After two years of holding partisan control of the federal government during which border security was not an emergency, a president the American people don’t want is declaring a state of emergency that doesn’t exist to build a wasteful and ineffective wall the American people don’t want, by taking money from the military’s tax-funded budget, not Mexico as he promised, and to satisfy prejudices and assuage fears he helped create with lies and demagoguery, thus sidestepping democracy and invoking autocracy in the country that used to be the leader of the free world where self-proclaimed patriots and champions of liberty used to criticize a black president for using the power of executive order and now are celebrating victory for getting nothing their country wants or needs, because one failed businessman turned celebrity exploits the popular scorn of modern American politics to convince them he knows best and reinforces that belief with propaganda, confirmation bias, and the cognitive dissonance of a generation that stripped future generations of their prosperity and is losing its grasp on the modern world.
Last week, a young writer asked if I had any insecurities about my writing. My initial response was, yes, of course I have insecurities. I wouldn’t be a writer if I wasn’t on some level insecure about my writing (and in general about everything for always and forever).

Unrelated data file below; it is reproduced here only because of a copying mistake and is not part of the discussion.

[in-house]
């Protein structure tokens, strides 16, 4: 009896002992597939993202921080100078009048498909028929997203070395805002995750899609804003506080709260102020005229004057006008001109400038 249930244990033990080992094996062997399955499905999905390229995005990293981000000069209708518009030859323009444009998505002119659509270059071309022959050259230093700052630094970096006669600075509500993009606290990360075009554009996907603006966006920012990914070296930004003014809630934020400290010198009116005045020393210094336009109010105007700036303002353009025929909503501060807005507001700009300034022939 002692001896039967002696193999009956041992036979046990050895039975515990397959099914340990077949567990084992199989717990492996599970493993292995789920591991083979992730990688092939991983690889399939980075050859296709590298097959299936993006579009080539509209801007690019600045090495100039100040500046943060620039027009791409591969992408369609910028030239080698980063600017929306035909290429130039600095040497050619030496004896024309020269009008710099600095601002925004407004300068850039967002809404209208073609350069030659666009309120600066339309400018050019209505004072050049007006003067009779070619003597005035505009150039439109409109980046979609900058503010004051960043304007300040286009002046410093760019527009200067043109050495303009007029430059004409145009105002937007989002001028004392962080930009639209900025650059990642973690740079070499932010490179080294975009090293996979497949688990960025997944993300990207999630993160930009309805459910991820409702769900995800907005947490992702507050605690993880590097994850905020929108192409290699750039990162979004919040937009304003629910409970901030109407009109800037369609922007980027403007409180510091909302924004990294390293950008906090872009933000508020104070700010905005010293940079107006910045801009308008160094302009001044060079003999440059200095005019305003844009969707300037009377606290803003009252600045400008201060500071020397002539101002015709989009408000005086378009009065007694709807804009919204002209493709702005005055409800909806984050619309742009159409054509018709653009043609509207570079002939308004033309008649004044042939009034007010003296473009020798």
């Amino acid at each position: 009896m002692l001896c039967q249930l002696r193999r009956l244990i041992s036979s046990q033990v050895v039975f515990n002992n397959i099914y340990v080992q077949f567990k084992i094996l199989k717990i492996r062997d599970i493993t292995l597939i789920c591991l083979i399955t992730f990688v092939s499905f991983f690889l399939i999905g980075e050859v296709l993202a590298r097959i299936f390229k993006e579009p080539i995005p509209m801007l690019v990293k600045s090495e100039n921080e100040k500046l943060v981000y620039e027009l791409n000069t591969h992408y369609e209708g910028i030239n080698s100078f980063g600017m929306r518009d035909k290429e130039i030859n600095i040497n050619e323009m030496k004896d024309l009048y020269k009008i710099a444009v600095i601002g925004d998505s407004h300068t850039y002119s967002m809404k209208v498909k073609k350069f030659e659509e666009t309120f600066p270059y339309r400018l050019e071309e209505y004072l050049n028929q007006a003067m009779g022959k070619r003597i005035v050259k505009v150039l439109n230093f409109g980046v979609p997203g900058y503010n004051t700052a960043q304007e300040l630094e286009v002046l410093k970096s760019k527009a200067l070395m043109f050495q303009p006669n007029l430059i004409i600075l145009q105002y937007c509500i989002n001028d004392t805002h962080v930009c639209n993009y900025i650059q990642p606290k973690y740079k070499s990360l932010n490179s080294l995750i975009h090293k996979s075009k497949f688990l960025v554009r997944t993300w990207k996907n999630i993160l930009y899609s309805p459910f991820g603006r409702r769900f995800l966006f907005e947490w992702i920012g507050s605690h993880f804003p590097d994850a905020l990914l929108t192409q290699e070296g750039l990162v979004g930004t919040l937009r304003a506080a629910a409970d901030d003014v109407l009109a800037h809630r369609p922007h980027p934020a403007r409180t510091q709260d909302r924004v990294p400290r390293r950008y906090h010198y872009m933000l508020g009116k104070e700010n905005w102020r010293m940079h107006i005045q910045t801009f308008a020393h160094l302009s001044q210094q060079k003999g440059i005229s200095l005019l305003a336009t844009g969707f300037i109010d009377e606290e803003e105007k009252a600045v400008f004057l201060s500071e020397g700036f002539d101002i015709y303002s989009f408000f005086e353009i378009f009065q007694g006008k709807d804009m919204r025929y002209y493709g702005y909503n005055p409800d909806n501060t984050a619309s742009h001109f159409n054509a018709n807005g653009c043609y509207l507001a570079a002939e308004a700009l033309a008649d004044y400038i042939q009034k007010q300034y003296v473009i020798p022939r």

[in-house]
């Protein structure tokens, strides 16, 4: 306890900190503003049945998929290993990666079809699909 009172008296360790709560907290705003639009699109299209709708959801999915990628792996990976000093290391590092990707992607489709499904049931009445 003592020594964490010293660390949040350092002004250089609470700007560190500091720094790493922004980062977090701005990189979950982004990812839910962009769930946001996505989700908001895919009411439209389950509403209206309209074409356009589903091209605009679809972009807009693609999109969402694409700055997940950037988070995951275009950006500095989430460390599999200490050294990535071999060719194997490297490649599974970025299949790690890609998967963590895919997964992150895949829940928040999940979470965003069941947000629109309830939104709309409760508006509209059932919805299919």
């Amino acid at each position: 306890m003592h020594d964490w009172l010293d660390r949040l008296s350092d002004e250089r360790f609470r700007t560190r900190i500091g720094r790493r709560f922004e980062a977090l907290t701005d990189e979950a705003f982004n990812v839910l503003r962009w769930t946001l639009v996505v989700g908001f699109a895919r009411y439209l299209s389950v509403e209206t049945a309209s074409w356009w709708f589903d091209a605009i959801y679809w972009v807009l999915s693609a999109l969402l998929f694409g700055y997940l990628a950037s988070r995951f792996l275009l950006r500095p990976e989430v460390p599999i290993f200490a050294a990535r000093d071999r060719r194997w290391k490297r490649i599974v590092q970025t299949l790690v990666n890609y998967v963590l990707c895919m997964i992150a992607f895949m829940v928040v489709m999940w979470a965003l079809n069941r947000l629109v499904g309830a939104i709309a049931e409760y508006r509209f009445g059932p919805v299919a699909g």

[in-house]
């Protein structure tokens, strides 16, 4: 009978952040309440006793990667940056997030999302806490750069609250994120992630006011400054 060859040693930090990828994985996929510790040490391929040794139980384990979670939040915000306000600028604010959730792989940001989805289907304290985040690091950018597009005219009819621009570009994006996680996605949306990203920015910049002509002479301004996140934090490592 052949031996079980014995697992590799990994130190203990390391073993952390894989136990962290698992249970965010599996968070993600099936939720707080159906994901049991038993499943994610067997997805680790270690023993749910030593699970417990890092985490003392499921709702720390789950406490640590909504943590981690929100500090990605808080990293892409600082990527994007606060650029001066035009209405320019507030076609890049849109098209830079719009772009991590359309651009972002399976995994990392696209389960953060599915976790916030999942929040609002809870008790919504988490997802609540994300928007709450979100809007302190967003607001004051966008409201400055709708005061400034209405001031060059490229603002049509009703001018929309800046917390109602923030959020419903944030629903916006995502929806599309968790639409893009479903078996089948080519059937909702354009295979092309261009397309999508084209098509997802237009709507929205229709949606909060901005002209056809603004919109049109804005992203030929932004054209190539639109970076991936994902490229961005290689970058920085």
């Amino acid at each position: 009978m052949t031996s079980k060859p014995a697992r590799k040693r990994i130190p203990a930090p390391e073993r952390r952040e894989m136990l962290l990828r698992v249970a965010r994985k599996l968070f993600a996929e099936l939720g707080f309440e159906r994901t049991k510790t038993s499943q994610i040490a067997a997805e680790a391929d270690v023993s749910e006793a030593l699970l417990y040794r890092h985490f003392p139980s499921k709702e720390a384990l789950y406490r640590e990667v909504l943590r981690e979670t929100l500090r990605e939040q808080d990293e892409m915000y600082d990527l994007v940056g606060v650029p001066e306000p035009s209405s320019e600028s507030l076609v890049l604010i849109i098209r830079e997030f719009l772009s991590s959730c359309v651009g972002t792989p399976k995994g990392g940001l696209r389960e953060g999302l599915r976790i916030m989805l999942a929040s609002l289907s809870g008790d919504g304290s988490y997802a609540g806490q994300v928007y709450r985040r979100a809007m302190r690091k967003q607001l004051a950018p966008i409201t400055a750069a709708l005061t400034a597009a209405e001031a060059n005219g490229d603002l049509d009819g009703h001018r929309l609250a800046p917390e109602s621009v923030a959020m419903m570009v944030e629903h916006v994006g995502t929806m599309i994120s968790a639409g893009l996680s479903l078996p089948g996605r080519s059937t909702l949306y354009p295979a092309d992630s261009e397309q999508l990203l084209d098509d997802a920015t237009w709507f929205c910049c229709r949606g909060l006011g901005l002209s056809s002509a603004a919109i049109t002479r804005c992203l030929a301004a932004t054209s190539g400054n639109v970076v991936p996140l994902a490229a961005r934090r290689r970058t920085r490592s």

However, after some retrospection, I realized I’m in a much better place than I was when I started.
I acknowledge it’s unfair of me to review Dan Simmons’ entire Hyperion Cantos together because it’s a long, complex journey with highs and lows in terms of both narrative drama and writing quality. In many ways, it’s less a four-book series, and more a duology of duologies. Unfortunately, the first two books are far superior than the latter two, which mainly serve to button up the universe. If these books interest you at all, I might recommend reading only the first two; however, the Endymion books might compel you, and you might find yourself beginning to resent them and questioning whether it was worth beginning the series in the first place.
I grew up reading comic books and was firmly in the Marvel camp, more specifically with the X-Men.
For the last couple years, I haven’t watched any Marvel movies (save for the X-Men movies, but they’re in their own bubble universe). It wasn’t for lack of desire. I just missed them at the theater, and then I missed them at home, and before I knew it, I was like seven movies behind. I wasn’t going to jump back in with the latest at that point, and the new ones kept coming out.
So the lady and I have been catching up, and we finally got to Thor: Ragnarok. I liked it. It was fun. Trouble is I feel like the filmmakers did everything they could to not make a Thor movie while making a Thor movie. I don’t think they were subtle about this (there is no other reason for them to cut Thor’s hair than for it to be symbolic).
If you had someone encourage you to write when you were young, he or she may have said, “paint me a picture.” As it turns out, this would be the worst advice anyone would ever give you. Even more dire is it may be the foundation of what many people believe to be good writing, and it’s evident as one of the most pervasive problems I see in the work of new writers.
Sometimes I think, maybe one day, I’ll get to teach a creative writing class. I think I would really enjoy it, and I think I could be reasonably good at it. In these times of grand fantasy, I consider the lessons I might bestow upon the next generation of writers.
Chief among them would be, as the writer, you’re not the painter. You’re the person at the paint store. Your readers aren’t using your imagination. Your readers are using their imaginations.